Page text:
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. Last Updated: 07/27/2016

Kremlin Declares Yeltsin Is On Mend




President Boris Yeltsin's recovery from a week-old respiratory infection is going so well that doctors plan to take him off antibiotics Friday, the Kremlin said Thursday.


But chief Kremlin spokesman Sergei Yastrzhembsky was forced to fight back against a skeptical Russian press, denying two separate reports that Yeltsin's illness was growing worse, and that he was suffering from depression.


"Everything we told you corresponds to reality," Yastrzhembsky flatly told journalists during a Kremlin briefing. "There are no other reasons for the postponement" of Yeltsin's meetings this week.


The Kremlin's Thursday morning statement said Yeltsin's health was "satisfactory and the inflammation was decreasing,'' so doctors planned to stop the antibiotics treatment.


The seemingly chronically ill president's schedule was wiped clean when the Kremlin announced one week ago that he had developed a respiratory infection.


During his previous health setback, when Yeltsin went down with a monthlong case of the flu in mid-December, the Kremlin was at pains to regularly release video footage of him. The recuperating president was shown riding snowmobiles and even skiing.


But this time, Yeltsin has been missing from television screens since he was shown coughing at a public function last Thursday. He is reported to be resting at the Gorky-9 government dacha just outside Moscow, and Yastrzhembsky gave assurances that fresh footage of Yeltsin would be released Friday.


The Kremlin has developed something of a credibility problem on reporting the president's health. It once released dated photographs in an effort to show that an ill Yeltsin was not bed-ridden, and it initially called a mid-summer 1996 heart attack that led to a November multiple bypass operation a "bad cold."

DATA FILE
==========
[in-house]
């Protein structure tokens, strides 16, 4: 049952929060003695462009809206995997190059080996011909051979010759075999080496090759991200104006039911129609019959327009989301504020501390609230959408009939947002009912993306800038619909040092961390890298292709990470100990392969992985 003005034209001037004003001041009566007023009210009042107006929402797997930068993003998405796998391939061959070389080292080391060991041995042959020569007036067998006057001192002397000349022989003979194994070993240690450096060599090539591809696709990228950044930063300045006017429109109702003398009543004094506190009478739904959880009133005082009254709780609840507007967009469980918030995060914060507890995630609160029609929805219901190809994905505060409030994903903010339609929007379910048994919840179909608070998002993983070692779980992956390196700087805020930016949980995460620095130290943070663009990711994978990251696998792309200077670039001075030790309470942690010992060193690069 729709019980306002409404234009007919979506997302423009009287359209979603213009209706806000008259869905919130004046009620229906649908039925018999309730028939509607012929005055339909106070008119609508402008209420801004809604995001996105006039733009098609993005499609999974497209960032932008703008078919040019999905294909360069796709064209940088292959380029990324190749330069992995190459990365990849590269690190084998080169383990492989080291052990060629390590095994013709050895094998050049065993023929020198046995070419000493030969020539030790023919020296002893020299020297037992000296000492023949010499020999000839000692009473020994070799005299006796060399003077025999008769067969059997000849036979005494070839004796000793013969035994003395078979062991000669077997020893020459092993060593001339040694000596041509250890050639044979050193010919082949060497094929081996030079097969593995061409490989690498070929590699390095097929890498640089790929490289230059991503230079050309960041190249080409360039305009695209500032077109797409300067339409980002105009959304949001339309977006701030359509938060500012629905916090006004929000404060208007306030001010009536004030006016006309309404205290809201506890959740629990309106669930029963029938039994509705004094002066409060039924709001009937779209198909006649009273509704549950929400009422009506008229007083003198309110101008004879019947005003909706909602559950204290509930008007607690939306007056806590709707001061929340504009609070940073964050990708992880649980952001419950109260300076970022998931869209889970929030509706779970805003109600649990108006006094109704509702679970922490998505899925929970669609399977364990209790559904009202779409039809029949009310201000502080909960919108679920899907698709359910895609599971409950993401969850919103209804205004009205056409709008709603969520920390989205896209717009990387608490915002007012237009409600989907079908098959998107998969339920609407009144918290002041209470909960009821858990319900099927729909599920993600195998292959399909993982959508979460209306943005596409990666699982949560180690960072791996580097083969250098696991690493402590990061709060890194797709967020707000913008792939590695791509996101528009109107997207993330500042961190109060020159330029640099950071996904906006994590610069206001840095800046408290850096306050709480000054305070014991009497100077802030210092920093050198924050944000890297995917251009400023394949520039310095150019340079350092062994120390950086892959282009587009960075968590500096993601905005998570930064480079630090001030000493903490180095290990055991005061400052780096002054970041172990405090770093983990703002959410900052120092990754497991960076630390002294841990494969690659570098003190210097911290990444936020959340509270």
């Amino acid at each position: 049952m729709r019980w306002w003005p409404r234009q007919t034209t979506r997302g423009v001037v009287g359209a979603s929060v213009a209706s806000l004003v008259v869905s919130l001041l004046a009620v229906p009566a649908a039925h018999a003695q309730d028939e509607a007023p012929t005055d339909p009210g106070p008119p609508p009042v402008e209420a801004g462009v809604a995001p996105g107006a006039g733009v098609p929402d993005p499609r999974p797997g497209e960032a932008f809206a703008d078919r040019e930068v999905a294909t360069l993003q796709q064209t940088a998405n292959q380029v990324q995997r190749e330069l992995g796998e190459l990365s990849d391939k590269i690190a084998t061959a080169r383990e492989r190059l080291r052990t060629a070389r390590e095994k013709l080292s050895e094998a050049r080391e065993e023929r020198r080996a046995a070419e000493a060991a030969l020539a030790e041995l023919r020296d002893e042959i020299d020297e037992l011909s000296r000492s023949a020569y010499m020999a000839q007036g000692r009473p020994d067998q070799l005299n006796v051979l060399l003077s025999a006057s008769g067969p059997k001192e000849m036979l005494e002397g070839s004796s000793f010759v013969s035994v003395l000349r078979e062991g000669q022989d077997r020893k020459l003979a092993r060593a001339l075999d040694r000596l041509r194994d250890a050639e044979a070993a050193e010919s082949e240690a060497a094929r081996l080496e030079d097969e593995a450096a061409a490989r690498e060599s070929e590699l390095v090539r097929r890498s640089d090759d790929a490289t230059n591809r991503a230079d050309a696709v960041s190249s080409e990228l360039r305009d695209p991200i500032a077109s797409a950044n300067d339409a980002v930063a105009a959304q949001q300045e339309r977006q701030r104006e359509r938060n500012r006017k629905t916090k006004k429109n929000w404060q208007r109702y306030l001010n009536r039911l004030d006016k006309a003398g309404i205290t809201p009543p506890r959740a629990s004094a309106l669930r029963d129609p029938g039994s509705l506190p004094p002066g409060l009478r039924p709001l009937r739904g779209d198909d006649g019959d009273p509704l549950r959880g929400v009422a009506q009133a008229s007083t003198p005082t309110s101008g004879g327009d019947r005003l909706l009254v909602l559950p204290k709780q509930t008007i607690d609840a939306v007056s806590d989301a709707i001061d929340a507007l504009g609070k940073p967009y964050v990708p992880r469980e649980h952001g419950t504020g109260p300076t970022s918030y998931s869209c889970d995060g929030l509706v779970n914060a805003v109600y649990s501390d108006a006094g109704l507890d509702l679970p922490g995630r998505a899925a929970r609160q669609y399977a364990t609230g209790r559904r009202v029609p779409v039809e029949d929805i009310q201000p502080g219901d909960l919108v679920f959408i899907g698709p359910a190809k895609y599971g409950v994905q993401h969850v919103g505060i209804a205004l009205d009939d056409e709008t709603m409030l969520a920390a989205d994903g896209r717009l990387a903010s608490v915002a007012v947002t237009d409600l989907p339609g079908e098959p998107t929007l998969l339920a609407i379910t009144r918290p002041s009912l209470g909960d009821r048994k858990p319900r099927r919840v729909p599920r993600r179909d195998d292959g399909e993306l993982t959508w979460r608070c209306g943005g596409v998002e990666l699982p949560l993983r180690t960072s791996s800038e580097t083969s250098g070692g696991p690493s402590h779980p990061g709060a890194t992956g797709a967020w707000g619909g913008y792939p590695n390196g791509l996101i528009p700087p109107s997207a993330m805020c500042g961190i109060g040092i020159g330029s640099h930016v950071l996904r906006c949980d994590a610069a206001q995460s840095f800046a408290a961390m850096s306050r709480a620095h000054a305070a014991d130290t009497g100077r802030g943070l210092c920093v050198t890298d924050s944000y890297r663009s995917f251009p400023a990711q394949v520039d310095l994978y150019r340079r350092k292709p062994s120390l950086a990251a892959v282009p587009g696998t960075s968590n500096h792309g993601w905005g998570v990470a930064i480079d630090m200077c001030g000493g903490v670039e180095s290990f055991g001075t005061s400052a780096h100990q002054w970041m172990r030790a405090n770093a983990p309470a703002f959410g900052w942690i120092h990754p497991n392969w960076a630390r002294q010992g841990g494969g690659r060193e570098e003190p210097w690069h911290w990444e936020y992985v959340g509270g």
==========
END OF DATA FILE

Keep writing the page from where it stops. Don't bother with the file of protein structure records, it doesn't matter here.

While Russian markets have shrugged off Yeltsin's latest coughs and sneezes, the less credulous press has come out with several reports suggesting the Kremlin was again being untruthful about the president's health.


On Thursday, Kommersant Daily quoted the Kremlin's chief of staff, Valentin Yumashev, as telling Russian newspaper editors this week how doctors were growing nervous about Yeltsin's respiratory infection, becoming worried it could spread.


"There is a danger of complications," Kommersant quoted Yumashev as saying.


The Kremlin press office denied that Yumashev ever said such a thing. The Argumenty i Fakty weekly came out with its own version of events. Without quoting sources, it said the president was suffering from "mild depression" and was not in a mood to see anyone.


"That article does not correspond to reality," Yastrzhembsky said in Thursday's briefing.


Instead, as he has done in Yeltsin's illnesses past, Yastrzhembsky painted a picture of a president raring to get back into the thick of things.


He said Yeltsin would still attend a "troika" summit with German Chancellor Helmut Kohl and French President Jacques Chirac set to open in Yeltsin's native Yekaterinburg next Thursday.


Again, keeping to a traditional Kremlin script, Yastrzhembsky said Yeltsin was unhappy with the conduct of some senior ministers and has asked Prime Minister Viktor Chernomyrdin to investigate.


Yeltsin singled out the deputy ministers of finance, defense and agriculture, accusing them of "lobbying" during last year's long budget debates. Russian television interpreted the announcement as a sign that another Kremlin shake-up is in store.


The Kremlin also announced that Yeltsin was stripping 41 regional leaders, including Moscow Mayor Yury Luzhkov, of their federally issued bodyguards. The decision was advertised as a cost-saving measure.


On the foreign affairs front, the Kremlin poured more fuel on a raging diplomatic dispute with the Baltic nation of Latvia, and also urged parliament to ratify the START II nuclear arms reduction treaty and clear the way for a Moscow summer summit between Yeltsin and U.S. President Bill Clinton.


Yastrzhembsky said this week's Waffen SS march through the Latvian capital, Riga, which was attended by the city police chief and head of the nation's ground forces, was "outrageous." He accused the West of turning a blind eye.


A Latvian Foreign Ministry spokesman defended the SS march. He said any government officials attending the function did so as private citizens.


The Kremlin spokesman said Russia may still impose economic sanctions on Latvia for using force against elderly ethnic Russian protesters March 3. The protest ended with one police officer beating several pensioners with a club.


But Russian news agencies later quoted Chernomyrdin as saying that economic sanctions had already been ruled out.


Washington, meanwhile, has made a summit with Yeltsin -- much coveted by the Kremlin -- dependent on ratification of START II by the opposition-dominated State Duma, parliament's lower house. The arms reduction treated would slash stockpiles of long-range nuclear weapons and has already been approved by the U.S. Senate. But it has never reached the lower house of Russia's parliament for a vote.